Richard Branson – Flexibility is the Key

 First published on 27 Feb as a guest on US ‘Switch and Shift – Future of Leadership‘ series:

Thirty years ago, I first met Richard Branson, the founder of Virgin Records. His reputation was reclusive, perhaps even aloof. People knew about him, but they didn’t know about him if you follow.

I had directions on how to find his houseboat moored on a canal behind some trees in North London. It was a cold, still day as the partly hidden old gate creaked open onto the toe-path. I found the houseboat. I looked through the window. A pretty young lady was feeding a baby, holding it gently to her breast. Young as I was, I had never seen this before. She looked up, smiled and pointed to a rickety ladder and upwards.

Branson was sitting behind an equally rickety table, wearing a thick white jersey, with his arms crossed across his chest. He rocked slowly back and forth as he looked up and smiled. In front of him on the table was a large sheet of paper covered in scribbles and squiggles.

When I spoke, he looked at me with piercing eyes, still rocking back and forth. Sometimes he scribbled or doodled on the pad in front of him. There were moments of awkward silence. His responses were short but careful.

The meeting was about a magazine called Event which he had launched because the journalists at Time Out were on strike and he saw an opportunity. But –  and this was why he wanted to see me – Time Out was now back in circulation and Event was not holding on to the once orphaned Time Out readers.

Hidden behind these trees, on the toe-path of this story are three lessons in leadership that have helped Branson in his success:

1. He kept himself out of the office. He was completely alone on the top deck of his family houseboat in the canal at Little Venice. Sure, Virgin Records was around the corner. But Branson wasn’t. He kept a distance from the day-to-day.

2. He could spot an opportunity and move quickly to make it happen. With no top-heavy management structure and no massive overheads, he could take quick decisions and move faster than the competition.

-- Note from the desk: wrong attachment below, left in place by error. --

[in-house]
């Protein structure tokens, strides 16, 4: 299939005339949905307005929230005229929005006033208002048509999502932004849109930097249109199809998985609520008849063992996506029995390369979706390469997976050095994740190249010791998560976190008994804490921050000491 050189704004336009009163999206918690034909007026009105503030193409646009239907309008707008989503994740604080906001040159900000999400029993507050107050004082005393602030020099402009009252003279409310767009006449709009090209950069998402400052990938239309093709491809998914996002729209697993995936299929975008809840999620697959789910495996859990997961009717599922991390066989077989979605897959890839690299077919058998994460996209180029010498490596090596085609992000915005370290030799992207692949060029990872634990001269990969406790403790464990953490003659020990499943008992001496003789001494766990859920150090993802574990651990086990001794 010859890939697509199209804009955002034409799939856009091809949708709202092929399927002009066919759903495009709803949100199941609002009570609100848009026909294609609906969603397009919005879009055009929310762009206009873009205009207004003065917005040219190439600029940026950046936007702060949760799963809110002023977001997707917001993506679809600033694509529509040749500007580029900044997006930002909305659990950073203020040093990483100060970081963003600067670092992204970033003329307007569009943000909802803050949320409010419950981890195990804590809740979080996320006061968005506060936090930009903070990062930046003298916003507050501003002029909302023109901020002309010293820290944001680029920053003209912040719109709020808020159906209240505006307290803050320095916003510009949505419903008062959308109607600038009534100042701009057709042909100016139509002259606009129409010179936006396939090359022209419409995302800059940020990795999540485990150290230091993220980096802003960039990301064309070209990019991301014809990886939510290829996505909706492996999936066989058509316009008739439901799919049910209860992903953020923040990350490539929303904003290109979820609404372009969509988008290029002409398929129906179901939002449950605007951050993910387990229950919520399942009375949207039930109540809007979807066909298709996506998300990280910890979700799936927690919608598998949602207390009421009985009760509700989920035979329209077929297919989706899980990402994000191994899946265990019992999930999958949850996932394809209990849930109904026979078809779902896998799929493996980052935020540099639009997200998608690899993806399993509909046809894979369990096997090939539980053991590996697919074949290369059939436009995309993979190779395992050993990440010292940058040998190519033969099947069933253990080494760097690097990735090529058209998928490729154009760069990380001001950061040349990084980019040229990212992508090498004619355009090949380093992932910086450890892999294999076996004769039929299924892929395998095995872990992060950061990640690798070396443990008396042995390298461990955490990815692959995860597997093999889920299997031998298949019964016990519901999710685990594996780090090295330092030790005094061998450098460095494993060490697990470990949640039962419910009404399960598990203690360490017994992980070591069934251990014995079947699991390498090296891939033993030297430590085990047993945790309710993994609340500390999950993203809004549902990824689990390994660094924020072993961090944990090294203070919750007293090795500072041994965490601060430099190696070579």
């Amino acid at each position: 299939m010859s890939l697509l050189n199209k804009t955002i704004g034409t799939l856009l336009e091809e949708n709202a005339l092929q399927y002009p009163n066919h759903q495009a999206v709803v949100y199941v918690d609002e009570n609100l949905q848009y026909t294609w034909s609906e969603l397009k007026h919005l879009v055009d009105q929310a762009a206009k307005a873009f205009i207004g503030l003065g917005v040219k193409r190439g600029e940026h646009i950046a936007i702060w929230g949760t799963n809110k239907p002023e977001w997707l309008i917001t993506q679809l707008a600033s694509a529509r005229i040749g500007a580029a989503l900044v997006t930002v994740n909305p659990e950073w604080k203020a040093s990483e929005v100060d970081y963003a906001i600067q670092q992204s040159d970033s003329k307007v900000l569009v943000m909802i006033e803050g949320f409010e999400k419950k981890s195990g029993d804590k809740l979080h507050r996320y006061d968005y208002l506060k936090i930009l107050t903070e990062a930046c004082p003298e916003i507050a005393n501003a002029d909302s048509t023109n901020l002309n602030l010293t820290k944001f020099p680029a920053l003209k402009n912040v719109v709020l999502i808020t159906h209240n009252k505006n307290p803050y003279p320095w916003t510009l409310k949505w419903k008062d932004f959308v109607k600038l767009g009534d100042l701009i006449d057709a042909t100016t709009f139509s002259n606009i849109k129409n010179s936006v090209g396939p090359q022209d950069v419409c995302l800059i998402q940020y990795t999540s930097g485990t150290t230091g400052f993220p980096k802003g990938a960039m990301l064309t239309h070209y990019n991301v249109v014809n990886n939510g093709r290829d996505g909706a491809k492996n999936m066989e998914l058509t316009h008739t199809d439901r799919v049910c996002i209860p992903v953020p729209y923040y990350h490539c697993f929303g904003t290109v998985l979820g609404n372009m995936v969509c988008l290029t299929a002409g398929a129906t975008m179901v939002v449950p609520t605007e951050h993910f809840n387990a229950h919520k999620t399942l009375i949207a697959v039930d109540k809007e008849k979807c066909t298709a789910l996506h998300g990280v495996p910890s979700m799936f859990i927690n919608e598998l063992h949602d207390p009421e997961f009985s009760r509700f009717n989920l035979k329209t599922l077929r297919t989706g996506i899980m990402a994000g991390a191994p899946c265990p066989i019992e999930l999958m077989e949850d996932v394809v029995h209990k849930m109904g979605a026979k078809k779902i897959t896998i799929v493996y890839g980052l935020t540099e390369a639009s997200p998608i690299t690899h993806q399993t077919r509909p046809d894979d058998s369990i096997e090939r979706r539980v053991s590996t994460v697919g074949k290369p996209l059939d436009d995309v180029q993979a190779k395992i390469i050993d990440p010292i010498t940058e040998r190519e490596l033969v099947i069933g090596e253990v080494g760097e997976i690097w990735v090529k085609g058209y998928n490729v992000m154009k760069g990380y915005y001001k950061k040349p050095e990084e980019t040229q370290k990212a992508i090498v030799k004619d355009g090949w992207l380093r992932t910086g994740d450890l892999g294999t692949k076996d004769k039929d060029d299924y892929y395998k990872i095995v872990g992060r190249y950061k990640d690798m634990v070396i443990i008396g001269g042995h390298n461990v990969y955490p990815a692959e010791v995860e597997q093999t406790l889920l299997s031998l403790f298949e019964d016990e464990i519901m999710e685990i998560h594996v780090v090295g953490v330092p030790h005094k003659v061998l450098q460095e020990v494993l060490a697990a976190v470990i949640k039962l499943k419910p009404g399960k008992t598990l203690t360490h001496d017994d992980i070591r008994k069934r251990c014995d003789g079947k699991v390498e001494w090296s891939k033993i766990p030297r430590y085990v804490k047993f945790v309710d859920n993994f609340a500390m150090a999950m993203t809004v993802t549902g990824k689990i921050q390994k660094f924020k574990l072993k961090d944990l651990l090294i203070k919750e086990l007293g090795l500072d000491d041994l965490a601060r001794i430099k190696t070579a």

3. He was prepared to move into new areas, moving with the market and the times. The sector has not mattered, just what he can bring to it. He is flexible.

This has been a defining characteristic of his career. Many of his products have failed including, as far as I know, Virgin Vodka, Virgin Cola, Virgin Vie, Virgin Bride and Virgin Others. Importantly, as with Event, he has known when to get out, as well as when to jump in. How many businesses are stuck in their business sector and model? Not Branson. He is flexible.

When he launched Virgin Atlantic, Branson could not compete with the promotional budgets of British Airways. For the sake of the business, the previously remote and socially uneasy Branson had to create his own PR stunts. Branson, himself, had to become the story. Even with his own persona, he was prepared to be flexible.

So where is he now?

With Virgin Atlantic financially strong enough to create its own marketing budgets (including a much-heralded 25th Birthday commercial with not a Branson in sight) Branson is more relaxed, more worldly in his perspectives.

With typical irreverence, he has written a book called ‘Screw Business as Usual‘. He has founded the not-for-profit Virgin Unite.

He says ‘we must put the planet before profit‘.

Having followed him since witnessing his lady feeding their baby thirty years ago, I reckon if Richard Branson is in this space then, surely, it is a good place to be.

About Hugh Salmon

Business leader. Adman. Writer.
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